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Chancellorsville and the GermansNativism, Ethnicity, and Civil War Memory$
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Christian B. Keller

Print publication date: 2007

Print ISBN-13: 9780823226504

Published to Fordham Scholarship Online: March 2011

DOI: 10.5422/fso/9780823226504.001.0001

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German Americans, Know Nothings, and the Outbreak of the War

German Americans, Know Nothings, and the Outbreak of the War

Chapter:
(p.10) 1 German Americans, Know Nothings, and the Outbreak of the War
Source:
Chancellorsville and the Germans
Author(s):

Christian B. Keller

Publisher:
Fordham University Press
DOI:10.5422/fso/9780823226504.003.0002

The most significant reason Chancellorsville later became so important for German Americans had to do with a pre-Civil War sociopolitical movement called the “Know Nothing” or “American” Party. This nativistic, anti-immigrant group of Anglo Americans strove to curtail immigrant voting rights, attacked immigrant religion and culture—especially German and Irish beer, whiskey, and Catholicism. It blamed those groups for fomenting crime, and urged quick assimilation of immigrants into the mainstream of American life. Although the Know Nothings were themselves a party created mainly out of irrational xenophobia, they represented a powerful and deep-set impulse within American society that inherently distrusted the foreigner and associated with him much that was perceived as negative in nineteenth-century American life: unemployment, lethargy, immorality, and Romanism. Although ninety percent of German Americans lived in the north, they divided sharply between the Democratic and Republican Party based in part on which organization they perceived offered the most protection from nativism.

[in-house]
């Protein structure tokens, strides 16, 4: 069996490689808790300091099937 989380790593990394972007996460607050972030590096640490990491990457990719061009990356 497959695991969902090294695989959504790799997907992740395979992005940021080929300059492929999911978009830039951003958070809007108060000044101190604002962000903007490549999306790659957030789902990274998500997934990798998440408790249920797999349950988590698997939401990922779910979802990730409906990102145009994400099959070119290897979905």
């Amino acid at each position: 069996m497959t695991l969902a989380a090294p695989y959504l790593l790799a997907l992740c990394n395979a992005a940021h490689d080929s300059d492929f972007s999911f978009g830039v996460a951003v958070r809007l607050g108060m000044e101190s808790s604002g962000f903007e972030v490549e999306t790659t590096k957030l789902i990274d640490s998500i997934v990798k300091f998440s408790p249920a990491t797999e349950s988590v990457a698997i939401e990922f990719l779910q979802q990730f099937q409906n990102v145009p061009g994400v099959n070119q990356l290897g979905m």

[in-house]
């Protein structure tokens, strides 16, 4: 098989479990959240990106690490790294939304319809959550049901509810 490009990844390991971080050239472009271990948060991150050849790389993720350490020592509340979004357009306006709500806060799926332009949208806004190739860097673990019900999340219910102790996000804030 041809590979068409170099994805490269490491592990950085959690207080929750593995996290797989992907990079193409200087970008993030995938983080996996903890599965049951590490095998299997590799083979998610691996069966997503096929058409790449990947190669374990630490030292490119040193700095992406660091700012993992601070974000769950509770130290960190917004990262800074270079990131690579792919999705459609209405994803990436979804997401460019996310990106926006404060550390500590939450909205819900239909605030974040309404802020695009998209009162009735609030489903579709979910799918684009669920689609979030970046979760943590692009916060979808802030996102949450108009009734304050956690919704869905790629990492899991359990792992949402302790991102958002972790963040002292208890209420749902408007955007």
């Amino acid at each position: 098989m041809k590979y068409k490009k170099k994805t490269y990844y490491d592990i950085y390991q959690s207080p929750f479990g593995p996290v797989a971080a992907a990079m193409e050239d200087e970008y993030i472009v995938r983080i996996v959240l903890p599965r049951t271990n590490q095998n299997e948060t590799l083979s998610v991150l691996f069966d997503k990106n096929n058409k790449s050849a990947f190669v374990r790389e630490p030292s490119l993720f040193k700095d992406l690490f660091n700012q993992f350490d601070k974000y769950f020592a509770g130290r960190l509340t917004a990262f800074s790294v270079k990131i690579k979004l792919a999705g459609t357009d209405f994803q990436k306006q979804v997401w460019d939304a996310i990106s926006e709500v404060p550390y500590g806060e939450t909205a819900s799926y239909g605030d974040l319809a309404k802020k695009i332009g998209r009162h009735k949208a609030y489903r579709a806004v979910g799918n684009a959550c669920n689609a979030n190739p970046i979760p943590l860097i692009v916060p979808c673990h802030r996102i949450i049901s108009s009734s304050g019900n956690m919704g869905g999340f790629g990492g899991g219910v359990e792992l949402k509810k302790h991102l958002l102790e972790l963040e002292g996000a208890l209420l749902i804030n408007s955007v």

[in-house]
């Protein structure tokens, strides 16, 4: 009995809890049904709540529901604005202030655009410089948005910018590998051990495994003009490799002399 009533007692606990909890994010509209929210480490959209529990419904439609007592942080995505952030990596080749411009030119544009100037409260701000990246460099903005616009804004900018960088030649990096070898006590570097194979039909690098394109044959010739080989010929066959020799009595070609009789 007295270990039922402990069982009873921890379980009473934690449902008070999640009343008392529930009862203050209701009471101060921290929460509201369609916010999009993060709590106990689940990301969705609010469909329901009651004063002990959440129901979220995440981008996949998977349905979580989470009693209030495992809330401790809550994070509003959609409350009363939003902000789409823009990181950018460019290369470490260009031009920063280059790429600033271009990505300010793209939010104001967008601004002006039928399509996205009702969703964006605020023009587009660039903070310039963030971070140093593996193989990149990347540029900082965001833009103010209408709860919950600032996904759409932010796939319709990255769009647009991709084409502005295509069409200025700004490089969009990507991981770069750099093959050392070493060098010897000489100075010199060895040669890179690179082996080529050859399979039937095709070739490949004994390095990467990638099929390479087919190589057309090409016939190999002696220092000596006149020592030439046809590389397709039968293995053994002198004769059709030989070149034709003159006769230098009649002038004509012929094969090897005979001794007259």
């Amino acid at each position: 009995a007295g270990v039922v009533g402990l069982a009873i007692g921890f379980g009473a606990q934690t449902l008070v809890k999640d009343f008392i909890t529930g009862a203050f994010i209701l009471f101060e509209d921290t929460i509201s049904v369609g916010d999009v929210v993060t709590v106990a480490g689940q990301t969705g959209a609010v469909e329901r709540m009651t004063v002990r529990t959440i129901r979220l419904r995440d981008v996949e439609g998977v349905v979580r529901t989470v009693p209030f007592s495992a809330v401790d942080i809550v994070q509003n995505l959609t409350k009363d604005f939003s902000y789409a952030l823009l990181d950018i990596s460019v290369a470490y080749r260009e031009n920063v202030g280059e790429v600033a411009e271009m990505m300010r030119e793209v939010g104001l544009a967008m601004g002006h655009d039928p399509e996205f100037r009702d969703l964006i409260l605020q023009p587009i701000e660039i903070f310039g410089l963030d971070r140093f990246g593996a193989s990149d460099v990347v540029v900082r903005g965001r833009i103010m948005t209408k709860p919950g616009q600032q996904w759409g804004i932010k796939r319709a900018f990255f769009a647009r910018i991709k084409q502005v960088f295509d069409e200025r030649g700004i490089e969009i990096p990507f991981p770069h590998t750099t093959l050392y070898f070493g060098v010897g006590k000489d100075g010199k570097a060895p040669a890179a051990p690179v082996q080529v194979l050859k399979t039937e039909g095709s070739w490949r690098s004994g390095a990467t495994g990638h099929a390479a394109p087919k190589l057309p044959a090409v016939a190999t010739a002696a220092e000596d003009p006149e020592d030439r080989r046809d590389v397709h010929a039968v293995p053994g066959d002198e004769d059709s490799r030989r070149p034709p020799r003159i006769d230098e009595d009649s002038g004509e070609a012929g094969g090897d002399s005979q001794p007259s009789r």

Keywords:   Chancellorsville, German Americans, Know Nothings, Anglo Americans, slavery, nativism, xenophobia, immigrants

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